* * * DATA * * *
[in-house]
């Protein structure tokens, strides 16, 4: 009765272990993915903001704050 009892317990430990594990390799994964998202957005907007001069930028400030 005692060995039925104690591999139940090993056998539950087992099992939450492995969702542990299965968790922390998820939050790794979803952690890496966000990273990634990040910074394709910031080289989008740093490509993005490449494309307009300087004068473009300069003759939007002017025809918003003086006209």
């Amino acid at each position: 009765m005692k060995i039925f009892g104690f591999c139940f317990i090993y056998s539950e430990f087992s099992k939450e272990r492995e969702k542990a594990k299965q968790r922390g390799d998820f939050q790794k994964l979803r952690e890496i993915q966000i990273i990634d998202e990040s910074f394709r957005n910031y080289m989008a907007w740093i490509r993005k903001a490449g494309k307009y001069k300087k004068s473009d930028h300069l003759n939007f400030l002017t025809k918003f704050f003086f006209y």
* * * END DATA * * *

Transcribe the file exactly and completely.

[in-house]
């Protein structure tokens, strides 16, 4: 009765272990993915903001704050 009892317990430990594990390799994964998202957005907007001069930028400030 005692060995039925104690591999139940090993056998539950087992099992939450492995969702542990299965968790922390998820939050790794979803952690890496966000990273990634990040910074394709910031080289989008740093490509993005490449494309307009300087004068473009300069003759939007002017025809918003003086006209």
């Amino acid at each position: 009765m005692k060995i039925f009892g104690f591999c139940f317990i090993y056998s539950e430990f087992s099992k939450e272990r492995e969702k542990a594990k299965q968790r922390g390799d998820f939050q790794k994964l979803r952690e890496i993915q966000i990273i990634d998202e990040s910074f394709r957005n910031y080289m989008a907007w740093i490509r993005k903001a490449g494309k307009y001069k300087k004068s473009d930028h300069l003759n939007f400030l002017t025809k918003f704050f003086f006209y």